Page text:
Dayglo conspiracy thriller Utopia (C4) shocked everyone last year by being one the most unusual, funny, unpredictable and thoroughly exhilarating programmes on telly. It wasn’t exactly to everyone’s tastes, however; it’s sour colouring and brutal violence proving too tart for many. Thankfully, it garnered enough viewers to warrant a second series, starting tonight at 10pm, that belligerently promises to be more of the same.
The show was always going to be a hard sell. With its splashes of acidic yellow and a disconcerting way of framing shots that was evocative of comic book panels, Utopia is one of the most idiosyncratic shows you’re likely to come across. An arcane blend of off-kilter villains, sickening violence and a surprising sense of humour only exacerbated the series’ struggle to find a large audience, with many simply dismissing it as the stuff of teenage boys’ fantasies – the sort you would find in comic books – and therefore not suitable for the more urbane viewer.
But beneath all the stark stylistic choices, Utopia can be as clever, complex and morally challenging as anything you’re likely to find in subtitles on BBC Four. The first series introduces a group of implausible nerds who find themselves in possession of an unpublished graphic novel that will explain the origin of a mysterious vaccine, or so conspiracy theorists believe. They soon find themselves targeted by a wheezy hitman, a devious pharmaceutical company and an enigmatic young woman who embodies the series’ biggest question: Where is Jessica Hyde?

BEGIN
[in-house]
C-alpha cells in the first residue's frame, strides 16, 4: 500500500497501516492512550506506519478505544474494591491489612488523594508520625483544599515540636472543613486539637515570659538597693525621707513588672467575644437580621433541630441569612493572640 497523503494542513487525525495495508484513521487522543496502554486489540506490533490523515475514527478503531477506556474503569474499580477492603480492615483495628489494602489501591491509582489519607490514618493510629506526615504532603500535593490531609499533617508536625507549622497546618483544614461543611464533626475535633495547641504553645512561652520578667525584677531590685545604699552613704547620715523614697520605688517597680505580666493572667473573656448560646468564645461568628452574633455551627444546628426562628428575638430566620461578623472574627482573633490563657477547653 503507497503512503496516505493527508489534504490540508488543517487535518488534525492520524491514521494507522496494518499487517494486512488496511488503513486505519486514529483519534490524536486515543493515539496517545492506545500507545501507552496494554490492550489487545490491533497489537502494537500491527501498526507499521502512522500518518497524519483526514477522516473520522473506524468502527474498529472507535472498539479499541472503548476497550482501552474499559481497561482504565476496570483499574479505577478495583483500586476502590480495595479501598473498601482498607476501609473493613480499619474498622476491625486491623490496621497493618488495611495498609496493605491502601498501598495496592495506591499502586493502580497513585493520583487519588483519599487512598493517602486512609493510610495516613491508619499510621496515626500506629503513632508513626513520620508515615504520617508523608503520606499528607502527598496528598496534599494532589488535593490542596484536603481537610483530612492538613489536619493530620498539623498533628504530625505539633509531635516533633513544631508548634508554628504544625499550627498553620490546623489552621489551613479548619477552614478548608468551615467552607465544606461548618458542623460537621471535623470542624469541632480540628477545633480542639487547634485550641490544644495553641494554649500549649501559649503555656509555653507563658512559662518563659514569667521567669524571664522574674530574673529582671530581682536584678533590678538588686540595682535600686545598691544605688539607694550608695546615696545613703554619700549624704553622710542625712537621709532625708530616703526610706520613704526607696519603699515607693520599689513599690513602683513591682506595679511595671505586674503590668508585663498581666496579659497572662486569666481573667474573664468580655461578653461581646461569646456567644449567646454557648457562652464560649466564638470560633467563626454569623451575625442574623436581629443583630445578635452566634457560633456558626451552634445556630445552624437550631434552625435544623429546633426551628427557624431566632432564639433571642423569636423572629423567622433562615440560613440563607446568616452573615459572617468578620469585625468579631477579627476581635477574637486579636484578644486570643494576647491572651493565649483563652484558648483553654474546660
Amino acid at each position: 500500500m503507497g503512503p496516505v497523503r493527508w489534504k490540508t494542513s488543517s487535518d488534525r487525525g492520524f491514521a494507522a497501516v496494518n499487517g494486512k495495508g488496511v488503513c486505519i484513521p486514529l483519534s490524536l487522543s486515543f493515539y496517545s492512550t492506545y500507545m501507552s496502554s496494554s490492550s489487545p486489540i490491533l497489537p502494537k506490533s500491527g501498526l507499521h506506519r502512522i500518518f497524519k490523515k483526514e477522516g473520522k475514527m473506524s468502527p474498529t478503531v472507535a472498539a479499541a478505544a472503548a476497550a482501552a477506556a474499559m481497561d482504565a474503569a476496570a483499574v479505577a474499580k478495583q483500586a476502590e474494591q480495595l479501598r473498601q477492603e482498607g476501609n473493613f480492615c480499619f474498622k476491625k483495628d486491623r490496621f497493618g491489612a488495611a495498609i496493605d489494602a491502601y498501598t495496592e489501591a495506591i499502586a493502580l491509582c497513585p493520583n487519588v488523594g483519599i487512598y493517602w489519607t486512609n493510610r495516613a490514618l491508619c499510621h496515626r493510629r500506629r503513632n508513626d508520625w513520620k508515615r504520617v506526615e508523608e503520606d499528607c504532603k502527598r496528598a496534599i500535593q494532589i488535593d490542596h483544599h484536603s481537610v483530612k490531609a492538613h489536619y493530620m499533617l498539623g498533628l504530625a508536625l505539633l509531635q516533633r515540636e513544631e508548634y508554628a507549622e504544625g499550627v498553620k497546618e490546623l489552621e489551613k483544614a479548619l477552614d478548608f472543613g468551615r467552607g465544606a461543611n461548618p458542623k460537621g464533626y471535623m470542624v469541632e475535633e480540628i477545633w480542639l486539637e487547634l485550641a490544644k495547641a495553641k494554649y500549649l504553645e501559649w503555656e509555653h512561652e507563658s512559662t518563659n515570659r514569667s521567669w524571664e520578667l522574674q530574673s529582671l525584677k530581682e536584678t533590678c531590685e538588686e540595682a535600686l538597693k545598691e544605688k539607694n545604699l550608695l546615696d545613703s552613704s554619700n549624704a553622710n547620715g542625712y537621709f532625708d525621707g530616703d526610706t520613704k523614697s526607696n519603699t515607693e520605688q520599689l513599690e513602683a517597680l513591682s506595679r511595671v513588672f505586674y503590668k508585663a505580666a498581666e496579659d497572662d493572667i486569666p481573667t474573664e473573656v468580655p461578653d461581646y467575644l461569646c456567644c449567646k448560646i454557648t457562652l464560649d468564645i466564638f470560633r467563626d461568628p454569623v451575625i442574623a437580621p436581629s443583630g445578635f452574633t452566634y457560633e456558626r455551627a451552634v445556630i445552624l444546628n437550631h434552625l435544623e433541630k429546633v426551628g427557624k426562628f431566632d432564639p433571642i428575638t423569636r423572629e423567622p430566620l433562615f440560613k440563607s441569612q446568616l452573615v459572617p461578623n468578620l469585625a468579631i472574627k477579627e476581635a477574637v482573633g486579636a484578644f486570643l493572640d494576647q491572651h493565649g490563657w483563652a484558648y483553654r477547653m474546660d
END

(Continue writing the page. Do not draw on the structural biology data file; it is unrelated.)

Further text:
Unafraid of exploring challenging questions, series two continues Utopia’s interest in how genetic science may save or damn the human race. Last series’ arc uncovered The Network’s plot to sterilise 90 percent on the world’s population by unleashing an unnecessary vaccine, ostensibly to prevent further war and genocide. It’s the genius of Dennis Kelly’s writing (the polymath behind the stage musical Matilda and the BBC3 comedy Pulling) that you can kind of see The Network’s point and almost understand that they are performing such a dreadful act of cruelty because they genuinely believe it will save humanity.
Kelly’s writing is so sharp, funny and brutal here that he is able to skip between countless plot threads (blackmail, global politics, drug testing, genetics) without letting the uneasy tension wane. The show is so gripping and edgy because Kelly’s writing is constantly surprising; you’re never certain exactly how a scene will pan out and Kelly loads the dialogue with so much menace (“Do you understand your mission?”) that you are practically conditioned to expect the worst at all times.
Those who were put off by the show’s violence would say it’s an unsettling watch. And it is. The highly criticised scene from series one where pleather-clad assassin Arby strolls into a school and calmly executes six children and two teachers will leave you wide eyed and in need of years of therapy it’s so disturbing. And let’s not even get into Lee’s eclectic torture tools (Sand. Chillies. A spoon. Yikes.). However, the violence is never gratuitous. Every death and scene of torture is depicted as a disturbing, inhuman action with horrible consequences as the camera lingers behind to witness the despairing aftermath. That’s why the violence sticks with you; it’s so callous and cold.
The biggest question surround the second series is how it will respond to the controversy of the first. Will it try to tone down its erratic idiosyncrasies and turn The Network into a bunch of free loving hippies determined to solve the world’s problems by dancing in the rain surrounded by unicorns? Nope. The trailer alone promises fiery explosions, car chases, buckets of blood and a girly assassin dressed as a rag doll. Meanwhile the series opener will take the bold step of setting the entire episode in the 1970s to deepen the mythology around the Utopia Experiments – a move that has already sparked outrage) – just to keep the audience waiting a little longer.
If only one thing can be certain about series two of Utopia – and there really is only one – it’s that this weird, original, wonderful thriller will never change. Here’s hoping series two proves it doesn’t really need to.